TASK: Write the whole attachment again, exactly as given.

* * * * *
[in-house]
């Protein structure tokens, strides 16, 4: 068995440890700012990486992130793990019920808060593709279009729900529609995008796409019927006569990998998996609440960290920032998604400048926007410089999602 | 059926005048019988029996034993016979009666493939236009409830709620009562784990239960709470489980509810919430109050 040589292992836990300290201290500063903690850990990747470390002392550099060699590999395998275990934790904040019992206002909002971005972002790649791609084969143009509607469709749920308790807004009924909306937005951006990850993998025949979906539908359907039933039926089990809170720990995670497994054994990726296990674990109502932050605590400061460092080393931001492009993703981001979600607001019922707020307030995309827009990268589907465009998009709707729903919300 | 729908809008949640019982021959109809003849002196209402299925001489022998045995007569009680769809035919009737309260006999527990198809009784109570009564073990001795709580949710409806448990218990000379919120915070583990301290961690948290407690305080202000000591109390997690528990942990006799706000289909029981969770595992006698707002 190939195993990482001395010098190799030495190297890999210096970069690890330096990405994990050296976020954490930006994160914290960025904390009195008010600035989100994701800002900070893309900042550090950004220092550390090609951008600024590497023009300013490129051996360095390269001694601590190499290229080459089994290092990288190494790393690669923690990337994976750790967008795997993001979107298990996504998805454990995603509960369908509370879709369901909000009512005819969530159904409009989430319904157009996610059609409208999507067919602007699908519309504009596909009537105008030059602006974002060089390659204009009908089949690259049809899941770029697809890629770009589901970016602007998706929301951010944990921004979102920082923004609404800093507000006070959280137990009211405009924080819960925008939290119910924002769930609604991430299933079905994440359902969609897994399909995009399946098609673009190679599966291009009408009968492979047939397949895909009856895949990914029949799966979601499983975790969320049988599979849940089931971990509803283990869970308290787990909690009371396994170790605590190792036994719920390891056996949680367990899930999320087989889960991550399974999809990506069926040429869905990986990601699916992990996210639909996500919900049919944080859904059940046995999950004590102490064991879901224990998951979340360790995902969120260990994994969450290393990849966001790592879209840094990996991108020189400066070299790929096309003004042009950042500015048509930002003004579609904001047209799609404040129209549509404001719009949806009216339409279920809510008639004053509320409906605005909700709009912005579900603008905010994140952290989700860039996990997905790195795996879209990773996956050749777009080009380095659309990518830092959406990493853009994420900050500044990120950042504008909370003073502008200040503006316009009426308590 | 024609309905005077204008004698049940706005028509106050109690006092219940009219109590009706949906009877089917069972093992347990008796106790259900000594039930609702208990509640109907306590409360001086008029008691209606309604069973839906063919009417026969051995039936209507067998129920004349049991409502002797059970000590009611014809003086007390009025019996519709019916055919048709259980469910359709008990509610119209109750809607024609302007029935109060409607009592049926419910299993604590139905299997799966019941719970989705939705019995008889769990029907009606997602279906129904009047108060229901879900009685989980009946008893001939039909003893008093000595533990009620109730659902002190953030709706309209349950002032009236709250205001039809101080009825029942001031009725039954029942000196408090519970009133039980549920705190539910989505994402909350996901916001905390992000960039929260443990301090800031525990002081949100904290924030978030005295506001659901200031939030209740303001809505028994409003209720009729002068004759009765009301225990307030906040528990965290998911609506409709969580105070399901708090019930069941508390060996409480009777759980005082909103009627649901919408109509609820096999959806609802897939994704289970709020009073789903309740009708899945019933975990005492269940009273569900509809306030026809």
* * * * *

[in-house]
């Protein structure tokens, strides 16, 4: 068995440890700012990486992130793990019920808060593709279009729900529609995008796409019927006569990998998996609440960290920032998604400048926007410089999602 | 059926005048019988029996034993016979009666493939236009409830709620009562784990239960709470489980509810919430109050 040589292992836990300290201290500063903690850990990747470390002392550099060699590999395998275990934790904040019992206002909002971005972002790649791609084969143009509607469709749920308790807004009924909306937005951006990850993998025949979906539908359907039933039926089990809170720990995670497994054994990726296990674990109502932050605590400061460092080393931001492009993703981001979600607001019922707020307030995309827009990268589907465009998009709707729903919300 | 729908809008949640019982021959109809003849002196209402299925001489022998045995007569009680769809035919009737309260006999527990198809009784109570009564073990001795709580949710409806448990218990000379919120915070583990301290961690948290407690305080202000000591109390997690528990942990006799706000289909029981969770595992006698707002 190939195993990482001395010098190799030495190297890999210096970069690890330096990405994990050296976020954490930006994160914290960025904390009195008010600035989100994701800002900070893309900042550090950004220092550390090609951008600024590497023009300013490129051996360095390269001694601590190499290229080459089994290092990288190494790393690669923690990337994976750790967008795997993001979107298990996504998805454990995603509960369908509370879709369901909000009512005819969530159904409009989430319904157009996610059609409208999507067919602007699908519309504009596909009537105008030059602006974002060089390659204009009908089949690259049809899941770029697809890629770009589901970016602007998706929301951010944990921004979102920082923004609404800093507000006070959280137990009211405009924080819960925008939290119910924002769930609604991430299933079905994440359902969609897994399909995009399946098609673009190679599966291009009408009968492979047939397949895909009856895949990914029949799966979601499983975790969320049988599979849940089931971990509803283990869970308290787990909690009371396994170790605590190792036994719920390891056996949680367990899930999320087989889960991550399974999809990506069926040429869905990986990601699916992990996210639909996500919900049919944080859904059940046995999950004590102490064991879901224990998951979340360790995902969120260990994994969450290393990849966001790592879209840094990996991108020189400066070299790929096309003004042009950042500015048509930002003004579609904001047209799609404040129209549509404001719009949806009216339409279920809510008639004053509320409906605005909700709009912005579900603008905010994140952290989700860039996990997905790195795996879209990773996956050749777009080009380095659309990518830092959406990493853009994420900050500044990120950042504008909370003073502008200040503006316009009426308590 | 024609309905005077204008004698049940706005028509106050109690006092219940009219109590009706949906009877089917069972093992347990008796106790259900000594039930609702208990509640109907306590409360001086008029008691209606309604069973839906063919009417026969051995039936209507067998129920004349049991409502002797059970000590009611014809003086007390009025019996519709019916055919048709259980469910359709008990509610119209109750809607024609302007029935109060409607009592049926419910299993604590139905299997799966019941719970989705939705019995008889769990029907009606997602279906129904009047108060229901879900009685989980009946008893001939039909003893008093000595533990009620109730659902002190953030709706309209349950002032009236709250205001039809101080009825029942001031009725039954029942000196408090519970009133039980549920705190539910989505994402909350996901916001905390992000960039929260443990301090800031525990002081949100904290924030978030005295506001659901200031939030209740303001809505028994409003209720009729002068004759009765009301225990307030906040528990965290998911609506409709969580105070399901708090019930069941508390060996409480009777759980005082909103009627649901919408109509609820096999959806609802897939994704289970709020009073789903309740009708899945019933975990005492269940009273569900509809306030026809």